Given the recent events, I almost never wanted to lecture again.
But anyway here goes:
What are the kinds of presumptions in law?
1) Conclusive Presumptions; and
2) Disputable Presumptions
(From Rule 131 of the Rules of Evidence)
What are conclusive presumptions?
These are presumptions that cannot be overturned or disproved, even with contrary evidence, even if present.
What are these conclusive presumptions?
(a) Whenever a party has, by his own declaration, act, or omission, intentionally and deliberately led to another to believe a particular thing true, and to act upon such belief, he cannot, in any litigation arising out of such declaration, act or omission, be permitted to falsify it.
(This is essentially estoppel. If one acts on a misrepresentation by one party, that party is not permitted to dispute it.)
(b) The tenant is not permitted to deny the title of his landlord at the time of commencement of the relation of landlord and tenant between them.
(Simply put, a tenant, by agreeing to lease something, cannot say later on that his landlord does not own the thing leased in the first place.)
What are disputable presumptions?
These are presumptions that would remain true only if uncontradicted.
What are these disputable presumptions?
(a) That a person is innocent of crime or wrong;
(b) That an unlawful act was done with an unlawful intent;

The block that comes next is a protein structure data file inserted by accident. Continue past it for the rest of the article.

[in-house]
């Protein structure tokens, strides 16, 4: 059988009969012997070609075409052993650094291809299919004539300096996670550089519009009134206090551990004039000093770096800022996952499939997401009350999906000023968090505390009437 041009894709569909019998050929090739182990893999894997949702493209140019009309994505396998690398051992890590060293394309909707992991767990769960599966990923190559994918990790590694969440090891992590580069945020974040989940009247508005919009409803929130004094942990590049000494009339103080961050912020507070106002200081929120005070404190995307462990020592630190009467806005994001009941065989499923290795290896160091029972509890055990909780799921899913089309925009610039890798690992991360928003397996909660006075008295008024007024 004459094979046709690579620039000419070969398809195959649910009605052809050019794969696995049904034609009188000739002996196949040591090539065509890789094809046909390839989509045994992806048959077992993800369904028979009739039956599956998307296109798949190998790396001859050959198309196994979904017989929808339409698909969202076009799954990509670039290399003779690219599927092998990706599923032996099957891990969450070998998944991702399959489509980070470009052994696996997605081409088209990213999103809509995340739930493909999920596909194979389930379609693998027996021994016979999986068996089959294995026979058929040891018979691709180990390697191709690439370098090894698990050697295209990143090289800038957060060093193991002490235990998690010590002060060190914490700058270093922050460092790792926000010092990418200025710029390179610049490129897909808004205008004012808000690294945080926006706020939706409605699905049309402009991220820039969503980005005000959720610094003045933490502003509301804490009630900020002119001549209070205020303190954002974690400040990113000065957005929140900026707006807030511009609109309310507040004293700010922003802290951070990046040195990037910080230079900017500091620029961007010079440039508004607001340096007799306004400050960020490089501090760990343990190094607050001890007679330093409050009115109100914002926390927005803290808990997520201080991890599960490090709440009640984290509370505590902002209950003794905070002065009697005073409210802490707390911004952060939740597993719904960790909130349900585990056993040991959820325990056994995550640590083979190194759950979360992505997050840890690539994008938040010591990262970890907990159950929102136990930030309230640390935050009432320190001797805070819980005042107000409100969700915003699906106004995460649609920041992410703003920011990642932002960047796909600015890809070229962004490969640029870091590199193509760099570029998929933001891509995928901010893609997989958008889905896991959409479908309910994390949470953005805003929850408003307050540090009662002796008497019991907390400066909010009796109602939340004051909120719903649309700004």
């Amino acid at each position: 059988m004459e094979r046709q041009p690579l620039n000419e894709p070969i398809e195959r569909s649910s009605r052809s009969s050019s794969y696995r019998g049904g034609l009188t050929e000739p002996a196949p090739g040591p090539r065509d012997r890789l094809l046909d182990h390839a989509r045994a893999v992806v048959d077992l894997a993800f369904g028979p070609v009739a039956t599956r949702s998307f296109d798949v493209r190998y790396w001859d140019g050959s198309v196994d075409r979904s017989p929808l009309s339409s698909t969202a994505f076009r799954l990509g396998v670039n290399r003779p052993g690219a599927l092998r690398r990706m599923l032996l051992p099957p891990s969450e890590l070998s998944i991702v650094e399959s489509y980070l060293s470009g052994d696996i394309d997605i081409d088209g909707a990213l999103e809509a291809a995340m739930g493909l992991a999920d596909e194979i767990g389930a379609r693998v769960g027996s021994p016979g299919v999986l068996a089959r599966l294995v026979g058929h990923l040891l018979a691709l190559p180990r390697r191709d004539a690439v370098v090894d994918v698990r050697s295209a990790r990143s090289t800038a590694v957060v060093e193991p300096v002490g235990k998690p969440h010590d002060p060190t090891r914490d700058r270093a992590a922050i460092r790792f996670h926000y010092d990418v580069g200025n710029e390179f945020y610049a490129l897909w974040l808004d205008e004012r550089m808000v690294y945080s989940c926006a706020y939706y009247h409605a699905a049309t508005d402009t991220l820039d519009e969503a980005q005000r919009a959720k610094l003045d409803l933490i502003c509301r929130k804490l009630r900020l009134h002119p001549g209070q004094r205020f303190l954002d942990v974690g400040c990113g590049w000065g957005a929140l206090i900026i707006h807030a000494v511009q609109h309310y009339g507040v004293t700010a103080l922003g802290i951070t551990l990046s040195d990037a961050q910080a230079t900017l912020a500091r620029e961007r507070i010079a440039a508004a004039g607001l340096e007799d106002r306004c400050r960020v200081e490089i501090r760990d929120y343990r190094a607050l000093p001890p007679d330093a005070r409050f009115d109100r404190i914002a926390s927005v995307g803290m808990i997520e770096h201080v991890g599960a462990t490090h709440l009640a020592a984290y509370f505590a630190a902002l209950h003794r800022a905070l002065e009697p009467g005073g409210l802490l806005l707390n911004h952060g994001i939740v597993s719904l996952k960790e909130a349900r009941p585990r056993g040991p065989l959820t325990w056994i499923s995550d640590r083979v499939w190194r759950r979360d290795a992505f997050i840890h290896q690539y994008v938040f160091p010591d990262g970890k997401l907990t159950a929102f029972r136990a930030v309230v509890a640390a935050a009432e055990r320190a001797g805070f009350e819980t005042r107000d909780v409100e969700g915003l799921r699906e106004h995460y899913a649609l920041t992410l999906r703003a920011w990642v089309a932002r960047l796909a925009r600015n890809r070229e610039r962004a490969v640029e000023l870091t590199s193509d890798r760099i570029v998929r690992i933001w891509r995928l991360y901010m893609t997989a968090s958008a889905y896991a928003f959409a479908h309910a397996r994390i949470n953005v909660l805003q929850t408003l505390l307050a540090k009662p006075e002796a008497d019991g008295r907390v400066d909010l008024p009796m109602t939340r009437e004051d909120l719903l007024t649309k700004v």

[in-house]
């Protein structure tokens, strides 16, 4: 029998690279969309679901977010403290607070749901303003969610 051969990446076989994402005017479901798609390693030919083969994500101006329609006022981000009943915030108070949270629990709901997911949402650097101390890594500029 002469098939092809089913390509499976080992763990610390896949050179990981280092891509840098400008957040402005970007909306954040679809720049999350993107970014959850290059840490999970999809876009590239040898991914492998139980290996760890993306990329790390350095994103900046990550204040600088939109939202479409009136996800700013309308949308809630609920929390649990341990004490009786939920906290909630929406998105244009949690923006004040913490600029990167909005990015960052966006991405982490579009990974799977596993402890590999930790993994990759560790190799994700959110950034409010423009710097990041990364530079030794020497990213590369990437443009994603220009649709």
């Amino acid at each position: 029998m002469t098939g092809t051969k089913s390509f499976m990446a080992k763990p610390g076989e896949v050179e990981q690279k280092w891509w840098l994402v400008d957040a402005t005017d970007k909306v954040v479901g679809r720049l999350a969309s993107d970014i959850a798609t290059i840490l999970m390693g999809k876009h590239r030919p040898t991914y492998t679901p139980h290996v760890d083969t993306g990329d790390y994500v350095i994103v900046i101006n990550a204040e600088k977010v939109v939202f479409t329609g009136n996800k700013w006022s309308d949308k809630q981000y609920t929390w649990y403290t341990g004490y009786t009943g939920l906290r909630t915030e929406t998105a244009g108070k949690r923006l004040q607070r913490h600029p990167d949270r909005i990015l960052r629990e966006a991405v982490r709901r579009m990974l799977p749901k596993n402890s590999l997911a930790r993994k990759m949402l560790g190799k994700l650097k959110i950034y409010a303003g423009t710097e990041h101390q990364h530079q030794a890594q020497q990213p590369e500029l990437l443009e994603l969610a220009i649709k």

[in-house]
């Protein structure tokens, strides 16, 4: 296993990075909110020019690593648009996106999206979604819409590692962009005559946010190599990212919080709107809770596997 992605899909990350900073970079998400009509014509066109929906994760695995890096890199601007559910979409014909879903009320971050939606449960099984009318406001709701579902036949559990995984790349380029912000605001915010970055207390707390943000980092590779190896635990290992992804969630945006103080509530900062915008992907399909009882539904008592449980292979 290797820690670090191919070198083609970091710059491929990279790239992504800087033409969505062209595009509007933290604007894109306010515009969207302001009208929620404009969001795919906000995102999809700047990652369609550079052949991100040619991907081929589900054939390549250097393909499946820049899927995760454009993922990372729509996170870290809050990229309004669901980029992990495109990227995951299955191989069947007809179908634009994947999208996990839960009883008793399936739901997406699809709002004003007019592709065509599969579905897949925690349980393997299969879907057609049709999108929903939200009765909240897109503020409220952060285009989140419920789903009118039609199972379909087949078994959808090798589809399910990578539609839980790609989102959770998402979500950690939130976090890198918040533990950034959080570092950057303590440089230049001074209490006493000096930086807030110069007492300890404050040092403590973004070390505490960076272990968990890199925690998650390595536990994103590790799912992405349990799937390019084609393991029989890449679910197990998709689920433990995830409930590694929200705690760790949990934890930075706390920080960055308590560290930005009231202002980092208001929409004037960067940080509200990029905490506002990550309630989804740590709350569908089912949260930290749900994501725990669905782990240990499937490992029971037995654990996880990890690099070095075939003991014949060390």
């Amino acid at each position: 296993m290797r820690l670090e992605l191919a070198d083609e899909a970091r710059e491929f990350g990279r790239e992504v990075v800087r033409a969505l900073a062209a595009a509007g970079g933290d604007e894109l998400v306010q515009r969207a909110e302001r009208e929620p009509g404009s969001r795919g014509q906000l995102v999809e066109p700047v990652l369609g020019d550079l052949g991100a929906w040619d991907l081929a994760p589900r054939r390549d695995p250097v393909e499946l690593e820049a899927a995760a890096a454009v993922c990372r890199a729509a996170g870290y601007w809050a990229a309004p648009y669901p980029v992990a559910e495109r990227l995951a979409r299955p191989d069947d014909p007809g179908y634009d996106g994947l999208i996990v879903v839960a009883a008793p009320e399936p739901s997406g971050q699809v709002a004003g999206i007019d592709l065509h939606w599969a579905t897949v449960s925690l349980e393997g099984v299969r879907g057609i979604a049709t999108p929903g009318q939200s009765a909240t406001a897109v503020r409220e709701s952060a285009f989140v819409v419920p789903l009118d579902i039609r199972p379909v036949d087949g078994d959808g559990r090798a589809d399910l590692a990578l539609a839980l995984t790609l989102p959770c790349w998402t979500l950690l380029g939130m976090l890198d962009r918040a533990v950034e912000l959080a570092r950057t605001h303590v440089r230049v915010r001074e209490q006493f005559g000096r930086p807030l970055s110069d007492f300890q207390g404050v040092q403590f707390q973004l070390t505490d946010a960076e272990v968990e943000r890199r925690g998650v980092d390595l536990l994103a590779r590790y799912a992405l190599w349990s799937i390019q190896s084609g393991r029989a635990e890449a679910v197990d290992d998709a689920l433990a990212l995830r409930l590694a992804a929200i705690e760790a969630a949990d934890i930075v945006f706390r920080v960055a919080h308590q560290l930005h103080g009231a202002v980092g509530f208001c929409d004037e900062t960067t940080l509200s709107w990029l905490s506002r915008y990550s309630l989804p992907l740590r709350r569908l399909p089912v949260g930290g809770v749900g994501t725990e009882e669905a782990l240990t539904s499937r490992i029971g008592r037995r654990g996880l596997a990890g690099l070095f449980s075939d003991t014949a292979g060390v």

(c) That a person intends the ordinary consequences of his voluntary act;
(d) That a person takes ordinary care of his concerns;
(e) That evidence willfully suppressed would be adverse if produced;
(f) That money paid by one to another was due to the latter;
(g) That a thing delivered by one to another belonged to the latter;
(h) That an obligation delivered up to the debtor has been paid;
(i) That prior rents or installments had been paid when a receipt for the later one is produced;
(j) That a person found in possession of a thing taken in the doing of a recent wrongful act is the taker and the doer of the whole act; otherwise, that things which a person possess, or exercises acts of ownership over, are owned by him;
(k) That a person in possession of an order on himself for the payment of the money, or the delivery of anything, has paid the money or delivered the thing accordingly;
(l) That a person acting in a public office was regularly appointed or elected to it;